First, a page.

What is an Informal Will?

What is an Informal Will?

Even when a Will doesn’t meet the strict requirements of Victorian law, in some circumstances it will be admitted to probate

With the strict requirements to ensure a Will complies with Victorian law and that it’s properly executed, any irregularity presents a significant potential hurdle. But in some circumstances, a Court may accept an Informal Will, allowing the executor to finalise and distribute the estate.

What is a Will?

A Will sets out an individual’s testamentary wishes.

It must be in a form of document. The document may be in writing, although the Wills Act also allows other forms of documents, including any:

  • Book
  • Map
  • Plan
  • Graph or drawing
  • Photograph
  • Label
  • Marking
  • Disc
  • Tape
  • Soundtrack
  • Other device in which sounds or other data (not visual images) are embodied and capable of being reproduced

A Will must be executed according to legal requirements to be valid. In Victoria, the legal requirements for a validly executed Will are that the Will:

  • Is in writing and signed by the Will-maker (the testator) or by some other person in the presence of and at the direction of the testator;
  • The signature is made with the testator’s intention of executing a Will;
  • The signature is made or acknowledged by the testator in the presence of two or more witnesses present at the same time; and
  • At least two of the witnesses attest and sign the Will in the presence of the testator but not necessarily in the presence of each other

However, there are instances where the deceased can leave behind an Informal Will.

What is an Informal Will?

An Informal Will is a document that is intended to be the deceased’s testamentary wishes, however it does not comply with the legal requirements for the execution of Wills.

What are some examples of Informal Wills?

Some examples of Informal Wills include:

  • The deceased provides instructions to the solicitor to prepare a Will, but passes away before signing the Will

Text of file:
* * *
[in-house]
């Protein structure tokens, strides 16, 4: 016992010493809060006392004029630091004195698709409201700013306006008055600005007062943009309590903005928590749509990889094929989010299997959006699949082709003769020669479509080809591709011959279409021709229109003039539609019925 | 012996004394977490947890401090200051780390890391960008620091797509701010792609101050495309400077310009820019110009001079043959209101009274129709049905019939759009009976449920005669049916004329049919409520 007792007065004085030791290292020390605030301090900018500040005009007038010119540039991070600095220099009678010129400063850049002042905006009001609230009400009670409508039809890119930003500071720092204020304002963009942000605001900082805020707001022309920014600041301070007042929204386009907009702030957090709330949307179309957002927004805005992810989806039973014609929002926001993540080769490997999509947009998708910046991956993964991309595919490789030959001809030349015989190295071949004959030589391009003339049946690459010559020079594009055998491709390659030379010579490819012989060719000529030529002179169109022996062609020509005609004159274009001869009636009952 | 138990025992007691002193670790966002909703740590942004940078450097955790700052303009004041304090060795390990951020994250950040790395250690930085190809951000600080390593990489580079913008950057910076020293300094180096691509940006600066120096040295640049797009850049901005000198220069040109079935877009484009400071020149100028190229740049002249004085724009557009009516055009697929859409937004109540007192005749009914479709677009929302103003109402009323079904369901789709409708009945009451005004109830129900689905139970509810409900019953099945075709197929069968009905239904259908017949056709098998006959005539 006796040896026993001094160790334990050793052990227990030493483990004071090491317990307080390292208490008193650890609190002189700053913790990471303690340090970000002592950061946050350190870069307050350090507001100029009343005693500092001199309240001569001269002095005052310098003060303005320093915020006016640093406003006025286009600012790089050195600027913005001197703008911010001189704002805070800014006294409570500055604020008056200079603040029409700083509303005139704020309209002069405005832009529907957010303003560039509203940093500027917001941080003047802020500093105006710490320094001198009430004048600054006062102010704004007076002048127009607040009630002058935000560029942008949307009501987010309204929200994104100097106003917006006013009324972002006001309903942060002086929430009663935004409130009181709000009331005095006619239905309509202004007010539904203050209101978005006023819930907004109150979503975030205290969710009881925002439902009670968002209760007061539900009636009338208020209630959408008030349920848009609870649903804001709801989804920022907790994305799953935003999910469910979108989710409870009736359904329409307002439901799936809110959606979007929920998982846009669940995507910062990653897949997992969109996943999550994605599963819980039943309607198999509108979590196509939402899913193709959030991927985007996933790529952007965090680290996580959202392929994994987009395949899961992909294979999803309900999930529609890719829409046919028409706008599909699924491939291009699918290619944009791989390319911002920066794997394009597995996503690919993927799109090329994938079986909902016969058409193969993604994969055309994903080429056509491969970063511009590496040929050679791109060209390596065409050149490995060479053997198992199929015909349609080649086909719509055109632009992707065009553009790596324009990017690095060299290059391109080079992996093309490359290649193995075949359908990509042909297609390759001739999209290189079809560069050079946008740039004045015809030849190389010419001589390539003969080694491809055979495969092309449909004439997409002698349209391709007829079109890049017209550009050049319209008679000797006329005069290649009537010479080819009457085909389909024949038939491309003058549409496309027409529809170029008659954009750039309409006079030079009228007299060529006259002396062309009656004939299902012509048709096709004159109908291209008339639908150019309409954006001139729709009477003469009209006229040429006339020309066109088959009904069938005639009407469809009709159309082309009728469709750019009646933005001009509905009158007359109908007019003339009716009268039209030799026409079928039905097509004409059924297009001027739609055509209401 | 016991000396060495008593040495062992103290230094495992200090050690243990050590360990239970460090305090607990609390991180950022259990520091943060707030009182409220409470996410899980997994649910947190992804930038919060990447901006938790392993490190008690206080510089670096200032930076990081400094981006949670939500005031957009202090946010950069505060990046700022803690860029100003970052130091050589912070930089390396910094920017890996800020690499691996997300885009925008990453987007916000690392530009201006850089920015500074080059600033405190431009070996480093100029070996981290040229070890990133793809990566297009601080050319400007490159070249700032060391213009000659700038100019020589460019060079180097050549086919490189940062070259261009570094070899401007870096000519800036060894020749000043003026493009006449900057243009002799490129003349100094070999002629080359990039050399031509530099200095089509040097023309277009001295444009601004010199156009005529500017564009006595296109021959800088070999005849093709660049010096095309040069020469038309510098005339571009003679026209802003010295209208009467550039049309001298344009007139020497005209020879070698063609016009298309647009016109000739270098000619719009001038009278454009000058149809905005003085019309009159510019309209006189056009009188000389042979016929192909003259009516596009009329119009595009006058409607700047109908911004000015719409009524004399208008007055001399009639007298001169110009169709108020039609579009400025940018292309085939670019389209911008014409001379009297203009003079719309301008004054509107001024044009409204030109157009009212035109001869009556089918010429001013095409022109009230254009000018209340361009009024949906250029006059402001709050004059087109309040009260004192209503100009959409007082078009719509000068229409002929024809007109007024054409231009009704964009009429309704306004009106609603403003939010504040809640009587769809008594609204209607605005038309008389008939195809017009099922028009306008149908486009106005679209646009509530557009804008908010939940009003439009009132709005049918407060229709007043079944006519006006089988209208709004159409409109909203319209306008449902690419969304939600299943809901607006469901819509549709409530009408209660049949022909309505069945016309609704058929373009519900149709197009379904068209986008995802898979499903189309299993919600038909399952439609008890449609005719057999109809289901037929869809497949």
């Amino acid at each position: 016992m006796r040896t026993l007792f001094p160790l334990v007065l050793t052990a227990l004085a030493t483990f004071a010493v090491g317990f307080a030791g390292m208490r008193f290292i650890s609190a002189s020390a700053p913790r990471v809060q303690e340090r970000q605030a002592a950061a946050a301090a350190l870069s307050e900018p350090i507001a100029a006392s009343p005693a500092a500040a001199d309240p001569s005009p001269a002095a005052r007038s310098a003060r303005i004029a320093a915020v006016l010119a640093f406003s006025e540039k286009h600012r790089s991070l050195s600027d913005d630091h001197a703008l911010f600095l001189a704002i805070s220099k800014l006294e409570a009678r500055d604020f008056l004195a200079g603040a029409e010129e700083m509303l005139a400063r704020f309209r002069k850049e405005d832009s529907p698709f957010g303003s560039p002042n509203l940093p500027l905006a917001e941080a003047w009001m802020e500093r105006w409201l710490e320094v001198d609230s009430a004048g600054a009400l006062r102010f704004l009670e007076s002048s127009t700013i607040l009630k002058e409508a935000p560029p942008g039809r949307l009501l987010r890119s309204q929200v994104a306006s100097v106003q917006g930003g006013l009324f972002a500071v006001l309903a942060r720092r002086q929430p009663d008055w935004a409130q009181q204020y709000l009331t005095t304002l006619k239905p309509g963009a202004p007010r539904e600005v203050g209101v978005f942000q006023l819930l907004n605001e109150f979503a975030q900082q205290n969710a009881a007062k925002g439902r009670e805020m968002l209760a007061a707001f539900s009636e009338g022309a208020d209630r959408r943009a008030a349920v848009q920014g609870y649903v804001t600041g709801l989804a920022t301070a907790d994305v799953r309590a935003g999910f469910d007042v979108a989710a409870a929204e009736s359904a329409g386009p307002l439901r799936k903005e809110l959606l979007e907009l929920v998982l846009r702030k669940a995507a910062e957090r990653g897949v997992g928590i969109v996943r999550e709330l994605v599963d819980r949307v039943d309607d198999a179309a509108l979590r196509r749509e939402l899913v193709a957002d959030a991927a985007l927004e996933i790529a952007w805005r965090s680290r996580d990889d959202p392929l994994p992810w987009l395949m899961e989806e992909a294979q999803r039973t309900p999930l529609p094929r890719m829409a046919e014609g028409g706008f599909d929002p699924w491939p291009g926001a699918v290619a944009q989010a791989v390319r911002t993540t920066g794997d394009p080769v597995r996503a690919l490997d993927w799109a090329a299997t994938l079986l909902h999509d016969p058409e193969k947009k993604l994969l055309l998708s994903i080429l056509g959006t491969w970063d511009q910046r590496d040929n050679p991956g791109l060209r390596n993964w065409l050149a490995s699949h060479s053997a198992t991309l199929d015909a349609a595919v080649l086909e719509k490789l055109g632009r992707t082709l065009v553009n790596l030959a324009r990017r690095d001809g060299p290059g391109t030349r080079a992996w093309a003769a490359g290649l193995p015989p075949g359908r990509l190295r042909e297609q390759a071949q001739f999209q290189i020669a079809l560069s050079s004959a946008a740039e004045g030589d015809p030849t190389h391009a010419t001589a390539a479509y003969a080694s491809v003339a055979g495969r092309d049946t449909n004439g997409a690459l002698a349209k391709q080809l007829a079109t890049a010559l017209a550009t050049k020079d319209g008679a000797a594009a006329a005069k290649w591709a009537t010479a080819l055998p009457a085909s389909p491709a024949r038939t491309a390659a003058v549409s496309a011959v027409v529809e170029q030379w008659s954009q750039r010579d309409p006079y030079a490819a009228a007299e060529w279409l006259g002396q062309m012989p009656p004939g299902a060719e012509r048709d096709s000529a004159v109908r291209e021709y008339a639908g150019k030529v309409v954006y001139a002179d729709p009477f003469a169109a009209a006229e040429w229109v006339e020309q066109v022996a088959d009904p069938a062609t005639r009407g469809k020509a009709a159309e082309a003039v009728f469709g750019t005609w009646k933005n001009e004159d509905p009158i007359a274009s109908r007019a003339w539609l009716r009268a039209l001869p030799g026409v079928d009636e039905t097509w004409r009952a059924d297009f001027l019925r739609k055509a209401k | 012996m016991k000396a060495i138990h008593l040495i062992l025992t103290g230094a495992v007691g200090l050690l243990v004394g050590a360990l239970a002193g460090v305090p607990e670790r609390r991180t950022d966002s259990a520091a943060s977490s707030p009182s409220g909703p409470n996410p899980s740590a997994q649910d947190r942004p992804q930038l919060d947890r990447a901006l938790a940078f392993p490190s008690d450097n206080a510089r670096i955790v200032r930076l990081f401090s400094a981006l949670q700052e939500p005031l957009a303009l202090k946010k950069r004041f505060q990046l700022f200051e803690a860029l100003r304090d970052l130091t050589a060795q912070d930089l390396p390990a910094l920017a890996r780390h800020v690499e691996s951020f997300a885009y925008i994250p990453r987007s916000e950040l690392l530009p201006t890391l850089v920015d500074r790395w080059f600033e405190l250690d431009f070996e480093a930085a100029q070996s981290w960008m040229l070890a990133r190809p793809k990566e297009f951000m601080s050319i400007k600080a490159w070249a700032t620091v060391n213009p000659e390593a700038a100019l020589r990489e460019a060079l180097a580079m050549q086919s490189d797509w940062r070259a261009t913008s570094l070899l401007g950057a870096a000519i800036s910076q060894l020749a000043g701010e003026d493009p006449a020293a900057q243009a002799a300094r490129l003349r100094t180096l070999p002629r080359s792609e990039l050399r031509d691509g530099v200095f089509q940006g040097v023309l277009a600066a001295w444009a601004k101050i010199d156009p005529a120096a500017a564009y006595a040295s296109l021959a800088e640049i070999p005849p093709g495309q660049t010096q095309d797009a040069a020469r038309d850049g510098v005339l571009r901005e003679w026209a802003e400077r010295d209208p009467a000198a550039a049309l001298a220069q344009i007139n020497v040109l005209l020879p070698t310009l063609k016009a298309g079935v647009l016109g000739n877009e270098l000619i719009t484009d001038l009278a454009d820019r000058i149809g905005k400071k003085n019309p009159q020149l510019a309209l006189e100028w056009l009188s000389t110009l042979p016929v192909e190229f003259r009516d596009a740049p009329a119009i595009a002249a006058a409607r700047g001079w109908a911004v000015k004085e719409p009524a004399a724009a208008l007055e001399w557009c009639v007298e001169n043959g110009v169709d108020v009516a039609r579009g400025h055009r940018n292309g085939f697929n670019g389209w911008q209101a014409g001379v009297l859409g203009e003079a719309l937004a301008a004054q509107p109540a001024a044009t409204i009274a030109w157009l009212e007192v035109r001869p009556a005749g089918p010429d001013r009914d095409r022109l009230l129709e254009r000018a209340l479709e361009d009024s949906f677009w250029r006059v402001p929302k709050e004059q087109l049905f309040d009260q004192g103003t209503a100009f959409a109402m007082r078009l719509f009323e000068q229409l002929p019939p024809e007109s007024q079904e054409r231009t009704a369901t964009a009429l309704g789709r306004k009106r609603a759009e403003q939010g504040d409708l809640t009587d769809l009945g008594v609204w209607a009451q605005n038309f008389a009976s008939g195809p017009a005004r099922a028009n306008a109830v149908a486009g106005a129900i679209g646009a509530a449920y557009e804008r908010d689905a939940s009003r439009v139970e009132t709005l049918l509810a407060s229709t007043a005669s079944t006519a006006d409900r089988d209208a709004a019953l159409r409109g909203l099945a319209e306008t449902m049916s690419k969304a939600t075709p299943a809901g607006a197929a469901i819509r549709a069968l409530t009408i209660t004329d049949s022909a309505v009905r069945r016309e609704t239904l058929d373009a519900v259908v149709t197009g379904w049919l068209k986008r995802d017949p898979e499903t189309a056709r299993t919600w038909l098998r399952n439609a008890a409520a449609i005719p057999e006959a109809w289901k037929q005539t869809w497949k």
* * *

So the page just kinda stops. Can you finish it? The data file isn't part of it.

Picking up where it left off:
• The deceased leaves a handwritten note setting out their testamentary wishes
  • The deceased leaves a tape recording or video recording setting out their testamentary wishes
  • The deceased leaves a handwritten note with instructions to the solicitor to update their Will, but passes away before the updated Will or codicil can be signed
  • The deceased leaves their testamentary wishes in a note on an iPad

Can an Informal Will be admitted to probate?

When a validly executed Will is admitted to probate (subject to meeting the probate application requirements) the Court accepts that the Will is valid and then the executor can finalise and distribute the estate. However, admitting an Informal Will to probate is complex because its validity is usually in question.

For an Informal Will, an applicant (the executor or a person with sufficient interest in the estate) can still make an application to the Court for an Informal Will to be admitted to probate (or for letters of administration). However, there are certain requirements to be met:

  1. There must be a document;
  2. The document must record the deceased’s testamentary intentions; and
  3. The document must have been intended by the deceased to be their last Will and testament

Generally, the first requirement is easily met. It is the second and third requirements that are often a hurdle.

The applicant who makes the application for probate (or letters of administration) is faced with a considerable task of investigating and gathering all the available facts. The aims are to put the Court in the best position to work out:

  • The likely intentions of the deceased; and
  • Whether the Informal Will was intended by the deceased to be his or her Will

When considering making such an application, there are some questions to consider (in respect of the deceased’s intentions):

  • How did the deceased treat the document?
  • Was the document kept with other important papers?
  • Who was the document given to?
  • How much time elapsed between the preparation of the document and the death of the deceased?
  • Had the deceased seen the document before death? If not, why?
  • Were there any statements made by the deceased after the preparation of the document which are consistent / inconsistent with the document?
  • What was the reason for the informality of the document?
  • Was it impossible or impractical for a formal Will to be created in the circumstances? For example, was the document created before an emergency procedure or was it intended to be a “stopgap” Will?

How can MDW help?

Informal Wills can cause significant stress to executors (or administrators) and beneficiaries of deceased estates. It’s a good reminder to ensure that when making a Will, you invest some time and money in making sure it’s done properly.

However, if a Will doesn’t meet legal requirements, all is not lost. With careful planning and organisation, it’s often possible to convince a Court to grant probate for an Informal Will. The trick is to seek the help of an experienced Wills and Estates lawyer as soon as possible. Contact us to learn more about our legal services for probate and Informal Wills.

This article was written by Wills & Estates Lawyer, Linda Luc.



DISCLAIMER: We accept no responsibility for any action taken after reading this article. It is intended as a guide only and is not a substitute for the expert legal advice you can receive from marshalls+dent+wilmoth and other relevant experts.